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Humankind impressions: off to a promising start

This entry is part 1 of 1 in the series Humankind

I’ve finished two games of Humankind, the new historical 4X strategy game from Amplitude. It’s really good — better than I had expected. It’s also a lot more challenging, and I think that’s why I’m enjoying it.

Comparisons to Civilization will be inevitable — I’ll go out on a limb and say that at a design level, I think Humankind does Civ better than the most recent Civ games. While I play and enjoy Civilization VI as a “numbers go up” game where the fun is in designing and building powerhouse cities, that game’s AI is simply not aggressive or tactically competent enough to feel like a true rival. If I do lose a game of Civ VI, it’s because I did a poor job of making the numbers go up, hence allowing the computer to reach the victory conditions first.

Victory in Humankind goes to the player with the most fame points, which are awarded for reaching goals in each era. These goals relate to science, enemy units destroyed, money and influence earned, population size, number of territories, and the number of districts built. So far I find it very easy to accumulate points for science and (when at war) destroying enemies, and harder to accomplish the other objectives.

By contrast, playing on Empire difficulty (5 out of 7 — I agree with the consensus that experienced 4X / strategy gamers should crank the difficulty up), Humankind consistently puts me under pressure — I have yet to win a single game. In my first game, I barely scraped into #2 place on the final turn. In my second game, I came a more distant #3 — and I consider that an accomplishment, given that at one point, I was dead last! This kind of game is all about snowballing — setting up a virtuous cycle of more food, production, and science, which allows more upgrades, which allow more food, production, and science — and it’s notable that the computer knows how to do that. In my second game, one AI player built a gigantic lead by playing as a series of agrarian cultures, amassing a huge population (at one point its cities were size 40+ at a time when mine were in the 20s), and conquering a neighbour early on. It hit the final era well before me, and won by a commanding margin.

Not only is the computer capable of building strong empires, it’s perfectly willing to muster its armies and batter down my gates, just as Civ IV‘s AI did back in the day. My first game was very military-focused — the computer was much more bellicose than I expected, and from the ancient through to the early modern eras, I was almost constantly at war. An early-game rush from the neighbouring player made me fight for my life — the computer cleverly took advantage of my neglecting the military. Subsequently my neighbours hated me for most of the game, until something changed and most of them suddenly wanted to be my friend — my best guess is that when I converted to the dominant religion on the continent, that removed the main source of friction.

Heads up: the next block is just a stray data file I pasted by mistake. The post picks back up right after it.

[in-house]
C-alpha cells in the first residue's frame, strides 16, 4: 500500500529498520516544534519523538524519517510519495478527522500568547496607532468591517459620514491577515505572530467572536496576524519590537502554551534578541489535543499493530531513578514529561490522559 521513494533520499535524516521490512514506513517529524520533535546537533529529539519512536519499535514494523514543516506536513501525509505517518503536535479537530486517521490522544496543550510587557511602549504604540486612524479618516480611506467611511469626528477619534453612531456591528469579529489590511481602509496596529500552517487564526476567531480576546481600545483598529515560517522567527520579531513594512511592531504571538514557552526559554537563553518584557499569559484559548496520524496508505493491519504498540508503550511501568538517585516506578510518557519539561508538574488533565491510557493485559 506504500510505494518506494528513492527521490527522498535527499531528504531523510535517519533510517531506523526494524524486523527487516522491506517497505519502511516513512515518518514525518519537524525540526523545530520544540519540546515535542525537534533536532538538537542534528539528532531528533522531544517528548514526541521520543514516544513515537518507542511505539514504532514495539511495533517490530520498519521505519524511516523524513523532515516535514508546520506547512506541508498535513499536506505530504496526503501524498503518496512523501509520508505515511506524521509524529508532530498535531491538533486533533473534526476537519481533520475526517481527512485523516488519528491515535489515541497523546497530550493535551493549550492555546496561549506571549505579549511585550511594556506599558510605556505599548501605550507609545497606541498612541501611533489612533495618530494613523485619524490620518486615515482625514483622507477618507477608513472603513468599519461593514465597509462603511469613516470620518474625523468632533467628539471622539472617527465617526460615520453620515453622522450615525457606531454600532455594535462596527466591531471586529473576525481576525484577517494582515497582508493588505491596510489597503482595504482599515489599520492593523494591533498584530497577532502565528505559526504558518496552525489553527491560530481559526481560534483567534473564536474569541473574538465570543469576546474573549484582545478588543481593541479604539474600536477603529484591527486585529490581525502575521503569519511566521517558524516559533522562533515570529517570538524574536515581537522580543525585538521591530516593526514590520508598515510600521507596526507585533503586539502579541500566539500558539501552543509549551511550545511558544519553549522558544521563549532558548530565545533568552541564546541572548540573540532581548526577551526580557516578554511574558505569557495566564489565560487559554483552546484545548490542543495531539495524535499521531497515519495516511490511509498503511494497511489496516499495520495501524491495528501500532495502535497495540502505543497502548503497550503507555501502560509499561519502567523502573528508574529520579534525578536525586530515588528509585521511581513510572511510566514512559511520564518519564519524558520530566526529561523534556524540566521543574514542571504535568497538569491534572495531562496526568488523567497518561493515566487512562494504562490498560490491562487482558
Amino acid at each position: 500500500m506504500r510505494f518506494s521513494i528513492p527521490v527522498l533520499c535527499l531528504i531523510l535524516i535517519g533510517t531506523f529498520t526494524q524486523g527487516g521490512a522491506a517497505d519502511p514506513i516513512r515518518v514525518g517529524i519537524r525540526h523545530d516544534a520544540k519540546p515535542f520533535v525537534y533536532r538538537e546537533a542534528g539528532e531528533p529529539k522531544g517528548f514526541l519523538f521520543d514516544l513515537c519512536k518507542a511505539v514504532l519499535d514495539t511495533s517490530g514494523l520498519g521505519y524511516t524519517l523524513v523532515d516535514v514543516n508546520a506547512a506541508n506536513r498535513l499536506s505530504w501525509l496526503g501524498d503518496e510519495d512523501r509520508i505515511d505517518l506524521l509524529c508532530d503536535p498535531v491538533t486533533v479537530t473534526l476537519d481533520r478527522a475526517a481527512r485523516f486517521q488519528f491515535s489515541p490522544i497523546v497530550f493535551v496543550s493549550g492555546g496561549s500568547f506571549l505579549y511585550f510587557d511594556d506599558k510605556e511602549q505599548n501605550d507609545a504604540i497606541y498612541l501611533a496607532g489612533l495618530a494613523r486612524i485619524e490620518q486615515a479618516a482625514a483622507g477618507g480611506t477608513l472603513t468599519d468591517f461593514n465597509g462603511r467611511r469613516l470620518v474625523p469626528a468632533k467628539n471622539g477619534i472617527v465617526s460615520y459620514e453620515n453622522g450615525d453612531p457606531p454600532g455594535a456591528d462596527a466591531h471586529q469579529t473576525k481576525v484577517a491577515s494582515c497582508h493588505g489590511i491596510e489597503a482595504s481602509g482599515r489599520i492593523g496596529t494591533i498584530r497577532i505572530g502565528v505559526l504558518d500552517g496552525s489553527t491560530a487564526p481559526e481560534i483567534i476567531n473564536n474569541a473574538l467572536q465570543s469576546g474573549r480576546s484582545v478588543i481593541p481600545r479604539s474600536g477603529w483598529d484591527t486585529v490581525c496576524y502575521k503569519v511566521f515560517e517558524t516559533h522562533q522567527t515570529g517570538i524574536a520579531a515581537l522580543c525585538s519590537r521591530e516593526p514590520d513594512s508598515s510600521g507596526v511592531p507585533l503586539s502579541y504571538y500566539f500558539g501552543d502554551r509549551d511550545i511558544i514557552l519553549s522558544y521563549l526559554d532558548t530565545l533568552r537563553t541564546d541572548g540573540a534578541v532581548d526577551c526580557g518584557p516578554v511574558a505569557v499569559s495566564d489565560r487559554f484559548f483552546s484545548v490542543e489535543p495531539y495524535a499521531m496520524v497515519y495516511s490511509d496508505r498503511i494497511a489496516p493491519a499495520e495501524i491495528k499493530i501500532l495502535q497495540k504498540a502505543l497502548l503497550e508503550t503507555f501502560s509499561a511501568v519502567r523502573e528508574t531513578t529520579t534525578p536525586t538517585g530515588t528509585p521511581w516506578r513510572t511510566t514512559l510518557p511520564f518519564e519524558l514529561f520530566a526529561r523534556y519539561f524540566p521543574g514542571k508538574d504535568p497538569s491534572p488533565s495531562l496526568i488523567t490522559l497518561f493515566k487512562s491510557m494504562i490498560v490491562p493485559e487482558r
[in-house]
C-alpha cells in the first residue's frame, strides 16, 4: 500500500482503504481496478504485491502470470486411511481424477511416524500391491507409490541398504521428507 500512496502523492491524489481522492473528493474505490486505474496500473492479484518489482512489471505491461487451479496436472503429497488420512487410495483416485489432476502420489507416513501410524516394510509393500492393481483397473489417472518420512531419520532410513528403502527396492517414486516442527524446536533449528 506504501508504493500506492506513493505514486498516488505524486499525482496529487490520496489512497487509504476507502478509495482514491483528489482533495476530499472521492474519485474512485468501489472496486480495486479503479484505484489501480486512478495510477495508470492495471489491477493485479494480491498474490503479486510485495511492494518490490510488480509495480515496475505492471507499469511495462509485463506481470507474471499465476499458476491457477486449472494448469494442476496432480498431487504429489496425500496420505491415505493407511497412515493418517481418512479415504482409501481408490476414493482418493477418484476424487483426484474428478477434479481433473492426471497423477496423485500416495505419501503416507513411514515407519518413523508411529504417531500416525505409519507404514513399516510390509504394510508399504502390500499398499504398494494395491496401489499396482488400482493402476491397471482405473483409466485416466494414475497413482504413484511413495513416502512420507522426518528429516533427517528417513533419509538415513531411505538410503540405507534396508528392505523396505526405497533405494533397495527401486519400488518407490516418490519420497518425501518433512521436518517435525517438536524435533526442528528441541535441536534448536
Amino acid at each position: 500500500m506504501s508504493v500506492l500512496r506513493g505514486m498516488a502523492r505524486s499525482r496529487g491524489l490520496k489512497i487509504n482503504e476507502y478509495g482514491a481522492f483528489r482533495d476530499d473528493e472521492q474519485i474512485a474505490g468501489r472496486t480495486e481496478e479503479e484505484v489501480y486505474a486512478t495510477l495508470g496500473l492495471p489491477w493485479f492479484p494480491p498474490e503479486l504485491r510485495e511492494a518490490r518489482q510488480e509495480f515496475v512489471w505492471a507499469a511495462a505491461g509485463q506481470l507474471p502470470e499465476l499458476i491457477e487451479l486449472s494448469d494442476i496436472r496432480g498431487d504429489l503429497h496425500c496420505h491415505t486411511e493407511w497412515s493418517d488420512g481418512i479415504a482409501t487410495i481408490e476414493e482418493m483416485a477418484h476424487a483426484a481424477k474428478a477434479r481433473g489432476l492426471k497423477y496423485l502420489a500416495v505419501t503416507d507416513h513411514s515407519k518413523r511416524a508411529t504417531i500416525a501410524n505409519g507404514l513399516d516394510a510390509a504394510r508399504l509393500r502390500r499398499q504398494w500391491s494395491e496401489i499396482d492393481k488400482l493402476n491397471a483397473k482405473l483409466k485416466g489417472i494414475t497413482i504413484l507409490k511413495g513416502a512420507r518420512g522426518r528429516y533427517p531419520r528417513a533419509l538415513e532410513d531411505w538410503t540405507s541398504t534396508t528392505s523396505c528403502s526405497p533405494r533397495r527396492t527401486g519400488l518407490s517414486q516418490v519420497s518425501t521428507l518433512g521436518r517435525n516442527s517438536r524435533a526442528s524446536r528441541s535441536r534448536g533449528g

The setup for the first battle I (blue) ever fought against a rival empire (yellow), which rushed my capital early in the ancient era. I only had a single professional military unit, so most of my force comprised city militia. Fortunately for me, the canyon channelled the enemy army, and it took a further penalty from having to cross the rivers.

Combat itself is solid and the individual battles are generally interesting to play out. Early on, the rule is “strong melee units in front, archers behind”. New eras introduce new wrinkles — for instance, early gunpowder units can’t move and attack in the same turn, so my Medieval-era Varangians were still extremely useful for flanking and charging enemies even once I started fielding arquebusiers. By the modern era, battleships and bombers can deliver devastating bombardments to support land battles. I really like that cities generate freespawn militia (this is what saved me from that first rush!), and the clever way in which sieges gradually shift the advantage from the defender to the attacker over time, as powerful siege engines go up. Choke points are important, and help a defender against a numerically superior attacker. I do find it unintuitive to read the terrain — it’s often unclear to me which differences in elevation can be traversed by units.